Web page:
I understand deserts can get cold; I grew up in a desert. I've been in below freezing temps with howling winds in Joshua Tree NP, and I've camped in snow on the rim of the Grand Canyon. But Joshua Tree is 3000-4000ft elevation, and as I recall most of Arizona is part of the Colorado plateau. I'm almost positive most lowland deserts in the Mideast are warmer; I've read of 140 deg F days, which you simply don't hear of in the US outside Death Valley--which is actually a closer approximation to the Dead Sea area and temps than Arizona.
Besides, the passage referred to did mention clothing, and there were shepherds among them; surely they switched to a thicker wool robe in winter, not the satin tablecloth garments most reenactments of Jesus use. And we're really talking about a few pre-dawn hours for most of the year.
I would like to stress that these are all educated guesses on my part. I'm just trying to point out that Jesus could never have asked for this in Northern Europe. Or Oregon for that matter. Spending 14 hours of darkness in February in 33 degree drizzle along the coast is not the same as 33 degrees in Jerusalem. But I'm sure he would have still preached a message of self sacrifice and humility, and of going into nature to reconnect with one's self and one's god.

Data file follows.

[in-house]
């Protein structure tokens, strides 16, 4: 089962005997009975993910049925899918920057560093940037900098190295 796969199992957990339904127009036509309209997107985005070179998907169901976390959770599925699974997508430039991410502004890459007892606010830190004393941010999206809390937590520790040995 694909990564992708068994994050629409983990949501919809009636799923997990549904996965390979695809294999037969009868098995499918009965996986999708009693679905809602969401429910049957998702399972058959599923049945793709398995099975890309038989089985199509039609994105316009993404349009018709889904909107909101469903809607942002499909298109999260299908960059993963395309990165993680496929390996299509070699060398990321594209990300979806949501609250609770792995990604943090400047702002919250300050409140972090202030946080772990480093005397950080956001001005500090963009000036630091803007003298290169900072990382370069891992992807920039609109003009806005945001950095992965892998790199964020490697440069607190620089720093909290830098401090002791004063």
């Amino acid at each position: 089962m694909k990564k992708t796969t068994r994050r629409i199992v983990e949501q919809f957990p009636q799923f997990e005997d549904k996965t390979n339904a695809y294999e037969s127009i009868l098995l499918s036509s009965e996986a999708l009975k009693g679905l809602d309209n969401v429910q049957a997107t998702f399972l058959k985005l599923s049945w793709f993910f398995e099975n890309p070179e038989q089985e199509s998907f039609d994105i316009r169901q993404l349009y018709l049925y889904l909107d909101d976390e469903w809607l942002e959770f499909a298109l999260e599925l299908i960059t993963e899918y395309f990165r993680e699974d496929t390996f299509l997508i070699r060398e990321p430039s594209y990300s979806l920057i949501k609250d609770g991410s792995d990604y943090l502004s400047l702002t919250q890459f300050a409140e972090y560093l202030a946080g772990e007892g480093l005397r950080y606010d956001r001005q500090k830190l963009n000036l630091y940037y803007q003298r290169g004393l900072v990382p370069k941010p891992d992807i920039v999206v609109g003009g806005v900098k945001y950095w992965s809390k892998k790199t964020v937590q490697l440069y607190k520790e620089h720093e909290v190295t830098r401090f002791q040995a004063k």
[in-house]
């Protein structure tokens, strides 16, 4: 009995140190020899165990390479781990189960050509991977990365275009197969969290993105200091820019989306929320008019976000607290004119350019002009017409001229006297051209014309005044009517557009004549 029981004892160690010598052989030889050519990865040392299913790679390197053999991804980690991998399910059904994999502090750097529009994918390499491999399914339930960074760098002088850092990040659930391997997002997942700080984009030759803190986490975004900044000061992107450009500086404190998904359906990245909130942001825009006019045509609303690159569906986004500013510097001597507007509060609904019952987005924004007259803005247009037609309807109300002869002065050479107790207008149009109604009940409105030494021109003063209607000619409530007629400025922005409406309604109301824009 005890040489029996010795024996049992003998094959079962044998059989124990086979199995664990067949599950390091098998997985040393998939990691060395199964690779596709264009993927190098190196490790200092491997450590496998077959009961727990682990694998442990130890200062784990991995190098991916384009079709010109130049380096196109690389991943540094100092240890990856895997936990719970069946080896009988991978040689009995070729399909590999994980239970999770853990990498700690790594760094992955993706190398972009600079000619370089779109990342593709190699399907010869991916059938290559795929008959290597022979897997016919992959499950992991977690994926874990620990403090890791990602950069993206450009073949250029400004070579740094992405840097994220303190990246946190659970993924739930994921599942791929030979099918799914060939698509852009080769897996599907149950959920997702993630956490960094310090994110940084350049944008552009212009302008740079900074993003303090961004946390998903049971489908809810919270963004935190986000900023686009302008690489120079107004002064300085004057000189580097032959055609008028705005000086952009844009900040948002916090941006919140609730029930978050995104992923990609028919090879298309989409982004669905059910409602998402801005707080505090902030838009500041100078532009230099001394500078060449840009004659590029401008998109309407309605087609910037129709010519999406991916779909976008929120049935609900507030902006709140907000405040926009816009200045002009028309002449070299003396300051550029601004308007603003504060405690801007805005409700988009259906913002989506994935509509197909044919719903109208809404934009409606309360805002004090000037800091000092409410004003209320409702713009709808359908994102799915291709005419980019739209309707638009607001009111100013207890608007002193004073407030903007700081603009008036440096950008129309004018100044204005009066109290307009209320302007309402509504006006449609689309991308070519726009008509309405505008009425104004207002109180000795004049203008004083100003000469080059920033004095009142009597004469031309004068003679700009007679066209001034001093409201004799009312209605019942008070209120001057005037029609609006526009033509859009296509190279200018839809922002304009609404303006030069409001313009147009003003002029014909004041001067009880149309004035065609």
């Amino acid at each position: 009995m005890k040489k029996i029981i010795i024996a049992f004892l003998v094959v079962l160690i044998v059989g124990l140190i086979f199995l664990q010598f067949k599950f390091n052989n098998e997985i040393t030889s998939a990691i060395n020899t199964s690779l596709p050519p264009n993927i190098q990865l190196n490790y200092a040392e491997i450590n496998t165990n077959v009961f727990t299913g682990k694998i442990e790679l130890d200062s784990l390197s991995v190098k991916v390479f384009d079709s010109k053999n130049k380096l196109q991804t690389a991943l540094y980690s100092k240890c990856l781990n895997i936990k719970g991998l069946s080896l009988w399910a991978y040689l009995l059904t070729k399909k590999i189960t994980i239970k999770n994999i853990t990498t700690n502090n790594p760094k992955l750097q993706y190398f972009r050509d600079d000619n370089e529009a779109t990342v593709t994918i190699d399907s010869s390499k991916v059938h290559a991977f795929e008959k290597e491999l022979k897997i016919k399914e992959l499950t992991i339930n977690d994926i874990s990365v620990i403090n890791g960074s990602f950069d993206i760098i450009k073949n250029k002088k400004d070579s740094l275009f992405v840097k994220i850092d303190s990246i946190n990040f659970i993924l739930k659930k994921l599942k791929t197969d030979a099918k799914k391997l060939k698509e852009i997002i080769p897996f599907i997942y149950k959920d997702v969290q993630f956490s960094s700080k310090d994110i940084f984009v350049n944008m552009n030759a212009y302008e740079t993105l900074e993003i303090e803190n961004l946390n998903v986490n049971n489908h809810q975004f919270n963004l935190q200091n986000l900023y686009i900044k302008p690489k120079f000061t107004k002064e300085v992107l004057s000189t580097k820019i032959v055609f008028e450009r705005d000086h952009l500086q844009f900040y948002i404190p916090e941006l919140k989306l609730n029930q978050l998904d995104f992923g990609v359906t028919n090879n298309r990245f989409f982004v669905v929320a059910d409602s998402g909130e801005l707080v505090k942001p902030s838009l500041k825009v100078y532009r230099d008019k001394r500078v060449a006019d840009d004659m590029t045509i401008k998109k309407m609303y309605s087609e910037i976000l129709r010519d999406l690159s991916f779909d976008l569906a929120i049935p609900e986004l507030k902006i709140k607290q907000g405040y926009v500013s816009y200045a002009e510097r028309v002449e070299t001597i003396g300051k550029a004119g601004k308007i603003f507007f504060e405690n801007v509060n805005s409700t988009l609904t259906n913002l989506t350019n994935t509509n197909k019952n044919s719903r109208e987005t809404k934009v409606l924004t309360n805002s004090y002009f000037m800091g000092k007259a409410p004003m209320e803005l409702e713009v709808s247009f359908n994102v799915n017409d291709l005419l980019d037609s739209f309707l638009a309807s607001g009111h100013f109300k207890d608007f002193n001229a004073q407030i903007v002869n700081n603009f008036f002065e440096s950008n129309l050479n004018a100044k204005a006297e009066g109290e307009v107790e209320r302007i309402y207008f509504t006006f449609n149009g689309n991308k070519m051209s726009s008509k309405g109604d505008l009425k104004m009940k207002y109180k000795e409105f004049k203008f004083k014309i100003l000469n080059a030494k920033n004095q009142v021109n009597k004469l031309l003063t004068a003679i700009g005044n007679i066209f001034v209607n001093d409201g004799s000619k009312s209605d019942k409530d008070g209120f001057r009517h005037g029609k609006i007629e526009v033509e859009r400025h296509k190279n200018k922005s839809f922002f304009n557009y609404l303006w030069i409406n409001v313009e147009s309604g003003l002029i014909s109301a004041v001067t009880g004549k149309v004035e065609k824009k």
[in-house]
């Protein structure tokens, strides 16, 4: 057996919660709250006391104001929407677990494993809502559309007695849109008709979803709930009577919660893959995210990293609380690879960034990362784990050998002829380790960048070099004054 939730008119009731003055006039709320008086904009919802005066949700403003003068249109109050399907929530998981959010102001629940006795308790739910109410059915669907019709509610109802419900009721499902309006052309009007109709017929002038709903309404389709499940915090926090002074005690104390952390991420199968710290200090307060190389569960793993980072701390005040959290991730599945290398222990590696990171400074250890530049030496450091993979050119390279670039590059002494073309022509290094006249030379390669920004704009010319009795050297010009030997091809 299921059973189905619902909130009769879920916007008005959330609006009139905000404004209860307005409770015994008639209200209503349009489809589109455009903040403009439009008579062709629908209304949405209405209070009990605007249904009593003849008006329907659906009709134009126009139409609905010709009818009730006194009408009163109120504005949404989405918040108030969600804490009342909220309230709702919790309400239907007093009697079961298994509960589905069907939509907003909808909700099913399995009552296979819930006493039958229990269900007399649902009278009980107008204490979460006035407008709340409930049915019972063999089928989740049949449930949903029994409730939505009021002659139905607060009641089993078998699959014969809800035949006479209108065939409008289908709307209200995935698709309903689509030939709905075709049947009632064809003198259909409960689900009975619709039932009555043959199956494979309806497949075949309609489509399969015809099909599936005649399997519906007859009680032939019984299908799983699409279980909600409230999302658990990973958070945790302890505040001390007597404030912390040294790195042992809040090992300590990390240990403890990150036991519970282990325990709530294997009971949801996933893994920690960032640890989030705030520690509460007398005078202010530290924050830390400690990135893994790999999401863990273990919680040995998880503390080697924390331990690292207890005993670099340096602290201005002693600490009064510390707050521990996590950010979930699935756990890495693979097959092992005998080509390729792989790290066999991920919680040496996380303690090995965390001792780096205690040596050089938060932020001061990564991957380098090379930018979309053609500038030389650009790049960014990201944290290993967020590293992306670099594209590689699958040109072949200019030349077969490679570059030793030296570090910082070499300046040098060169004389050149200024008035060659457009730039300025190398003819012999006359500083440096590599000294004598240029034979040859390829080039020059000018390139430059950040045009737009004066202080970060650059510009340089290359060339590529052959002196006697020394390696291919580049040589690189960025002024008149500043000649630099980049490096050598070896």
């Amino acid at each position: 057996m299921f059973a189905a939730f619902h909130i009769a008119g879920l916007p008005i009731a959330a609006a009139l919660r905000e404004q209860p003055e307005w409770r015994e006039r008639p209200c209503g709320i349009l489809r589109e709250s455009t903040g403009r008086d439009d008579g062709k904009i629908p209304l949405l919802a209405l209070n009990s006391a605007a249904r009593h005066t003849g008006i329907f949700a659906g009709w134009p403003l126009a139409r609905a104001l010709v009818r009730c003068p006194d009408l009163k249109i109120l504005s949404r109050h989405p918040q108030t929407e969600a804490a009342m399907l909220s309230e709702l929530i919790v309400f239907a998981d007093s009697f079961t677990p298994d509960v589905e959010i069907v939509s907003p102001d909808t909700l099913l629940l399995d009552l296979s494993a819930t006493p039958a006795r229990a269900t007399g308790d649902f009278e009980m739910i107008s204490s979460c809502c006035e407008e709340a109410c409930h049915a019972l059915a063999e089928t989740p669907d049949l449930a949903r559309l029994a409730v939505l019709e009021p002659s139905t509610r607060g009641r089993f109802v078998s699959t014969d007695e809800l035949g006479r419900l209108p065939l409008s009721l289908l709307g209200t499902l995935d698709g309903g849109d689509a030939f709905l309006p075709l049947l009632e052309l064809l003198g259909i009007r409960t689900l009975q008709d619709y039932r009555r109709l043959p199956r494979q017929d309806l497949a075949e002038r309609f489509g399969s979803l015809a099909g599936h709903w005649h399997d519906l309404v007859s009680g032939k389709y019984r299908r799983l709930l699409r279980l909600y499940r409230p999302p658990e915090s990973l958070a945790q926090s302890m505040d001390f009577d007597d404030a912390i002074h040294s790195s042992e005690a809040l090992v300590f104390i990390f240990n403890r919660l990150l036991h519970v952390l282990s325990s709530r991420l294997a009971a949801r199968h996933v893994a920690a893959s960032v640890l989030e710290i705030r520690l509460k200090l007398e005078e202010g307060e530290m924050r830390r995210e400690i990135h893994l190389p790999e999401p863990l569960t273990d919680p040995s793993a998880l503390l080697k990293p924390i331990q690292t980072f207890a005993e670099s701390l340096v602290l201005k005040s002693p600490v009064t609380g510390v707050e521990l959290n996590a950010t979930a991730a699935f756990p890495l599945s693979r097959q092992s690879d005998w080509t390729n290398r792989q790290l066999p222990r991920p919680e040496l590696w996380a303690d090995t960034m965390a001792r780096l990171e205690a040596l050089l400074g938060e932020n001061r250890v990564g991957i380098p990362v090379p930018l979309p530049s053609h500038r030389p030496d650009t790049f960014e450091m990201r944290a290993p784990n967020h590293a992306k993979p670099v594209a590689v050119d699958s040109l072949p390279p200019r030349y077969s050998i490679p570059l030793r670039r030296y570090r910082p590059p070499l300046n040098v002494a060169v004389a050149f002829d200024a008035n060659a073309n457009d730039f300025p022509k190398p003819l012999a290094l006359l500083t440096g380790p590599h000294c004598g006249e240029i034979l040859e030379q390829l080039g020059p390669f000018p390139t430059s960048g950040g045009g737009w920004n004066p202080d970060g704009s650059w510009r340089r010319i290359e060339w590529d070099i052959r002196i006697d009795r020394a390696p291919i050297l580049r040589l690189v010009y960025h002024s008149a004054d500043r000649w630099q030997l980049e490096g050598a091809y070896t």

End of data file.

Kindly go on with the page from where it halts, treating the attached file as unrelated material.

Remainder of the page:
On a side note, I have always found it fascinating that most of the great early civilizations thrived in warm to hot weather climates, usually on the banks of a major mountain river. Obviously this allowed for year-round agriculture but with reliable access to fresh water. Makes me appreciate central heating and trucking routes...
And please, let's not let this thread slip into religious banter...plenty of other sites for that.